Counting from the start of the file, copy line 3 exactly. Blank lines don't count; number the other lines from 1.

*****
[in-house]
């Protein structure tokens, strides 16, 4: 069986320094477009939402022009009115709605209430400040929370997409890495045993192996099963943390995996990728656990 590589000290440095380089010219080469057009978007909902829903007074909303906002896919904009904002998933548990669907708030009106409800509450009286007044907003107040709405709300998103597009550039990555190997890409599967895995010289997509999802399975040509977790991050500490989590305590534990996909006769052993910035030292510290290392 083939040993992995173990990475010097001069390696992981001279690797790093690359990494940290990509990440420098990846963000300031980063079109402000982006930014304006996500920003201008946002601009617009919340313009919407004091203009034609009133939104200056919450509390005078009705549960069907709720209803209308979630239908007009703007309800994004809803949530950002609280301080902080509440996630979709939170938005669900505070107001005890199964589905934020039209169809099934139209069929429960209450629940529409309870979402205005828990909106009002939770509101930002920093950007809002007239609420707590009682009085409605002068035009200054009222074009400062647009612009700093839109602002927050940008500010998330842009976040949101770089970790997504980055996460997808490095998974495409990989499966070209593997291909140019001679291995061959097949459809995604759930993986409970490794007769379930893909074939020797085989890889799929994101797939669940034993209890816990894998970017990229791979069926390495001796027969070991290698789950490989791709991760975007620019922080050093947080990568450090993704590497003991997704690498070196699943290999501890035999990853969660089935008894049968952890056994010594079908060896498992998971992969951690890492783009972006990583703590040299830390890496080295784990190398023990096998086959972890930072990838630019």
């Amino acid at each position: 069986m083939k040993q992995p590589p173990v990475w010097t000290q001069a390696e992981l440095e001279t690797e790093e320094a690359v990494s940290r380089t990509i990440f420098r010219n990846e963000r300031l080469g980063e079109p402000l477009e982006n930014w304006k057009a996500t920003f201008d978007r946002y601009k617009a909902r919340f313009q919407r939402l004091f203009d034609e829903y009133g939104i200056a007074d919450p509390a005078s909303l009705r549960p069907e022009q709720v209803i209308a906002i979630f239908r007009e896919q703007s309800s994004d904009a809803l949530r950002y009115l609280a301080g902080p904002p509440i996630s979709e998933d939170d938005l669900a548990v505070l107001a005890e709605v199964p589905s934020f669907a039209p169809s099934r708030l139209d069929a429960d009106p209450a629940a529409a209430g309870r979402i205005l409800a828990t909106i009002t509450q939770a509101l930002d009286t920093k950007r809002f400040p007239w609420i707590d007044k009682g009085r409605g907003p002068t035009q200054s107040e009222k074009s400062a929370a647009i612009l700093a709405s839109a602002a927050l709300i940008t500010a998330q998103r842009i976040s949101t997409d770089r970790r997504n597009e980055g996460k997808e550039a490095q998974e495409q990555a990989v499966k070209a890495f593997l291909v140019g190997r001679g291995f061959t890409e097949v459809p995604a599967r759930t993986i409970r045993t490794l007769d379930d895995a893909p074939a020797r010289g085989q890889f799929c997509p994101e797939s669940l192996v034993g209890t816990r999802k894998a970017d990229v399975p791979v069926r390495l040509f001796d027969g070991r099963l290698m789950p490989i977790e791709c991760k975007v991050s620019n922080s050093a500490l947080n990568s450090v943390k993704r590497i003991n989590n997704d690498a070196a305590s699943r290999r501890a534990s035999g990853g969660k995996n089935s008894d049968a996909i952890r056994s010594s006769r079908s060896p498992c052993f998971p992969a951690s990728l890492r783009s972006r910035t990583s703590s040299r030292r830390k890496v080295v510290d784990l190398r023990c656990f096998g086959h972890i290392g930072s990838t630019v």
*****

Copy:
């Amino acid at each position: 069986m083939k040993q992995p590589p173990v990475w010097t000290q001069a390696e992981l440095e001279t690797e790093e320094a690359v990494s940290r380089t990509i990440f420098r010219n990846e963000r300031l080469g980063e079109p402000l477009e982006n930014w304006k057009a996500t920003f201008d978007r946002y601009k617009a909902r919340f313009q919407r939402l004091f203009d034609e829903y009133g939104i200056a007074d919450p509390a005078s909303l009705r549960p069907e022009q709720v209803i209308a906002i979630f239908r007009e896919q703007s309800s994004d904009a809803l949530r950002y009115l609280a301080g902080p904002p509440i996630s979709e998933d939170d938005l669900a548990v505070l107001a005890e709605v199964p589905s934020f669907a039209p169809s099934r708030l139209d069929a429960d009106p209450a629940a529409a209430g309870r979402i205005l409800a828990t909106i009002t509450q939770a509101l930002d009286t920093k950007r809002f400040p007239w609420i707590d007044k009682g009085r409605g907003p002068t035009q200054s107040e009222k074009s400062a929370a647009i612009l700093a709405s839109a602002a927050l709300i940008t500010a998330q998103r842009i976040s949101t997409d770089r970790r997504n597009e980055g996460k997808e550039a490095q998974e495409q990555a990989v499966k070209a890495f593997l291909v140019g190997r001679g291995f061959t890409e097949v459809p995604a599967r759930t993986i409970r045993t490794l007769d379930d895995a893909p074939a020797r010289g085989q890889f799929c997509p994101e797939s669940l192996v034993g209890t816990r999802k894998a970017d990229v399975p791979v069926r390495l040509f001796d027969g070991r099963l290698m789950p490989i977790e791709c991760k975007v991050s620019n922080s050093a500490l947080n990568s450090v943390k993704r590497i003991n989590n997704d690498a070196a305590s699943r290999r501890a534990s035999g990853g969660k995996n089935s008894d049968a996909i952890r056994s010594s006769r079908s060896p498992c052993f998971p992969a951690s990728l890492r783009s972006r910035t990583s703590s040299r030292r830390k890496v080295v510290d784990l190398r023990c656990f096998g086959h972890i290392g930072s990838t630019v």